The ACP currently has around 21 million Americans signed up, but the FCC says many more are eligible. The commission has been allocating money to outreach groups to market the subsidy program.

While some have argued that the Federal Communications Commission could unilaterally expand the contribution base of the USF, the commission has elected to wait for Congress to make the requisite legislative reforms to give it that authority.

Forcing Big Tech companies, which rely on the internet to deliver their products, has been an idea tossed around by experts and promoted by Federal Communications Commissioner Brendan Carr. Meanwhile, forcing broadband revenues to contribute to the fund has also received good support.

The concern for the ACP program is that the internet service providers rely on the $14 billion to continue to offer discounts.

“With funding set to be depleted early next year, initial notices of service termination could be out during the height of the holiday season in December – that’s a present none of our constituents deserve to receive,” said Congresswoman Doris Matsui, D-Calif.  

“Poverty is everywhere, but higher in rural America, in our region the reason most people can’t adopt service is due to lack of affordability, this impacts more households than lack of infrastructure alone,” said Sara Nichols, senior planner of the Land of Sky Regional Council of Government.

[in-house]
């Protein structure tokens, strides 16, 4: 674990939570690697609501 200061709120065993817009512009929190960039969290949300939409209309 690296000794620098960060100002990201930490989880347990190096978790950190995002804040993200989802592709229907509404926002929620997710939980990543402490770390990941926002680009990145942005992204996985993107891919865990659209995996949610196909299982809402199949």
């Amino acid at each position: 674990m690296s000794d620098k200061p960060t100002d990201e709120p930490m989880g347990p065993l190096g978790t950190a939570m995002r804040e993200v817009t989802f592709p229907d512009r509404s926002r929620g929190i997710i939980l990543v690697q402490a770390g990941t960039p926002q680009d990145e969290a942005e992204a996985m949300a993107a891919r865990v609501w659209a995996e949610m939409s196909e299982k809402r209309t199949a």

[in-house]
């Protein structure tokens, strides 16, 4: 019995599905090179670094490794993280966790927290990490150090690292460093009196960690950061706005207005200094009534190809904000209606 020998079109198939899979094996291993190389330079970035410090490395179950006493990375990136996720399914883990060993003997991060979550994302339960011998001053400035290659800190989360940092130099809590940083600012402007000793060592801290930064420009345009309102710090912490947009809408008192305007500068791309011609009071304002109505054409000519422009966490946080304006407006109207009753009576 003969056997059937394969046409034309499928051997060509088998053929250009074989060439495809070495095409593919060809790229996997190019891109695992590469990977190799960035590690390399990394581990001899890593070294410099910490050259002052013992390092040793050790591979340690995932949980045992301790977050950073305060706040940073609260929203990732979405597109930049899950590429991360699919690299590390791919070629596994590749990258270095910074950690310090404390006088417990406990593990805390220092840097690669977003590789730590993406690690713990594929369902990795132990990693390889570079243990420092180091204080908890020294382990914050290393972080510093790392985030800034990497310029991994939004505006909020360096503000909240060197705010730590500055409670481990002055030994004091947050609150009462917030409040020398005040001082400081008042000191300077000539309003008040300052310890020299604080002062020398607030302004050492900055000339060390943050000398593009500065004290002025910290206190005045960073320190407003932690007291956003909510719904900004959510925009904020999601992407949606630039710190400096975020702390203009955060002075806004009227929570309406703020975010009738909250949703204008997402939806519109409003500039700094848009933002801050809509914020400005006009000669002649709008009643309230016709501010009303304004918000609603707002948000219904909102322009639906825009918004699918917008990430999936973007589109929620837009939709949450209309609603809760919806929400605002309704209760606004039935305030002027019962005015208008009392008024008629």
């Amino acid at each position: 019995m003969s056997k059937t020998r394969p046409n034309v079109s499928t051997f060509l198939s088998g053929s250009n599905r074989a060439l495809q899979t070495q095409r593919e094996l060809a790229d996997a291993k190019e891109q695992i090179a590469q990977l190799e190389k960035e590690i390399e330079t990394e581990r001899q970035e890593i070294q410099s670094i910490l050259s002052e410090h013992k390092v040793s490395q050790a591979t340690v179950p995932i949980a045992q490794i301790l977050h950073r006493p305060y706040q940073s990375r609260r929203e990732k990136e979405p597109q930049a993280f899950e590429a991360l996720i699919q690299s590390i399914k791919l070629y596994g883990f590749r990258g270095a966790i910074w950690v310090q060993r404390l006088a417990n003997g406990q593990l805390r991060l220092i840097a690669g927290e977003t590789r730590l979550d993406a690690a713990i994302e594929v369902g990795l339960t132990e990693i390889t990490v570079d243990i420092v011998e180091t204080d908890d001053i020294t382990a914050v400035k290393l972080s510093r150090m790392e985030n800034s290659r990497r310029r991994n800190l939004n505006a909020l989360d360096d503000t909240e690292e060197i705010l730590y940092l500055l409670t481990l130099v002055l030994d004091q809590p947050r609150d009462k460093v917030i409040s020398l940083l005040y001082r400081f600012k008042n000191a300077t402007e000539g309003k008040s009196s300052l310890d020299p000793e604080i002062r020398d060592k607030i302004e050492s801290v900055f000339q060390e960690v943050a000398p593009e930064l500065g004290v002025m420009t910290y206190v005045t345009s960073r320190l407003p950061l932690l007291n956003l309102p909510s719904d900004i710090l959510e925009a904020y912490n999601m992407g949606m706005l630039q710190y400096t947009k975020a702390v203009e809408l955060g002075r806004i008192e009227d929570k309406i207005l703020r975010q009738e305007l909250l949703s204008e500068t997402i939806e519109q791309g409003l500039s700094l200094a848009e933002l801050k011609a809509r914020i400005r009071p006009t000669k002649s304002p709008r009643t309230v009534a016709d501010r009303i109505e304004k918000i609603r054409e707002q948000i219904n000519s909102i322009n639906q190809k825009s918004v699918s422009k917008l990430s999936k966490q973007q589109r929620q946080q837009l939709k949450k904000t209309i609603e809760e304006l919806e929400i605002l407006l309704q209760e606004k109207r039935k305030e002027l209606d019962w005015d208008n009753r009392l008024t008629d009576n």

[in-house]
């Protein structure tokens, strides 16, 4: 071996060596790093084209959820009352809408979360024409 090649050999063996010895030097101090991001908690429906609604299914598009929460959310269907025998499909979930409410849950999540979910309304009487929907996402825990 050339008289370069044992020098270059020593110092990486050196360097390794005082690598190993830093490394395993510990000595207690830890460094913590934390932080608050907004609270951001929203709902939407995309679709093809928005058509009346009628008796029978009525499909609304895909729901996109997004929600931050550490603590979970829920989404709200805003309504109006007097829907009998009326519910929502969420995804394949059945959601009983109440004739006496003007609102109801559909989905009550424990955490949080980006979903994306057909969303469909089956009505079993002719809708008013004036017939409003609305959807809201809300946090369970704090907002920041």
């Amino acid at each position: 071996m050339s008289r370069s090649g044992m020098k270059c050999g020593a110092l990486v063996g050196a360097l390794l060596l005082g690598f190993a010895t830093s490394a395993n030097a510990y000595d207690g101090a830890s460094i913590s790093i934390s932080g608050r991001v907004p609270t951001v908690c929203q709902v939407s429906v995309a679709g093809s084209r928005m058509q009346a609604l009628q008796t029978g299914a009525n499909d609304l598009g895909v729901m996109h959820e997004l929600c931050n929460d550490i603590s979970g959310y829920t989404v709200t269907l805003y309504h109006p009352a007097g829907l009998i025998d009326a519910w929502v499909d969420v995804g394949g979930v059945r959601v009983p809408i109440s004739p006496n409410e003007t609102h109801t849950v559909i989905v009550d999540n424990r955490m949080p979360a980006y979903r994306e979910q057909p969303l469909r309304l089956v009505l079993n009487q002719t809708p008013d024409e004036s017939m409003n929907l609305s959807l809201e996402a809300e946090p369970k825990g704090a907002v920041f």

“It’s a program we simply can’t afford to lose,” added Nichols.

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FCC Looking to Open 6 GigaHertz Band to Very Low Power Devices

The Federal Communications Commission first took comments on the proposal in 2020.



Photo of FCC Chairwoman Jessica Rosenworcel by New America.

WASHINGTON, September 28, 2023 – The Federal Communications Commission announced on Wednesday that it will consider at its October meeting a proposal to allow very low power devices to operate in the 6 Gigahertz Wi-Fi band.

The proposal would open up 850 megahertz of the 6 GHz band – about two thirds of the band’s spectrum – for very low power, or VLP, operation. 

That means VLP devices could use radio waves set to frequencies in the allowed range to communicate with wireless routers. The commission first opened up the 6GHz range for unlicensed Wi-Fi connectivity use, meaning device manufacturers do not need specific permission from the FCC to use those frequencies, in 2020.

FCC Chairwoman Jessica Rosenworcel said the proposed addition of VLP devices to that band would help meet growing demand for unlicensed spectrum.

Wi-Fi connectivity over unlicensed spectrum is the oxygen that sustains much of our everyday lives,” she said.

The proposed order does not go as far as some Wi-Fi advocates wanted. More than a dozen groups signed a letter urging the FCC to open all 1,200 MHz of the 6GHz band for VLP use, citing a desire to keep future technologies accessible.

The proposed report and order, circulated Wednesday to commissioners, puts off enacting rules on allowing low power devices to use slightly more power while indoors, another change the advocates wanted to see, instead opting to take more public comments on the move. 

It would also seek comment on expanding VLP use to the entirety of the band, something the FCC took comments on when it first opened the band for unlicensed use in 2020.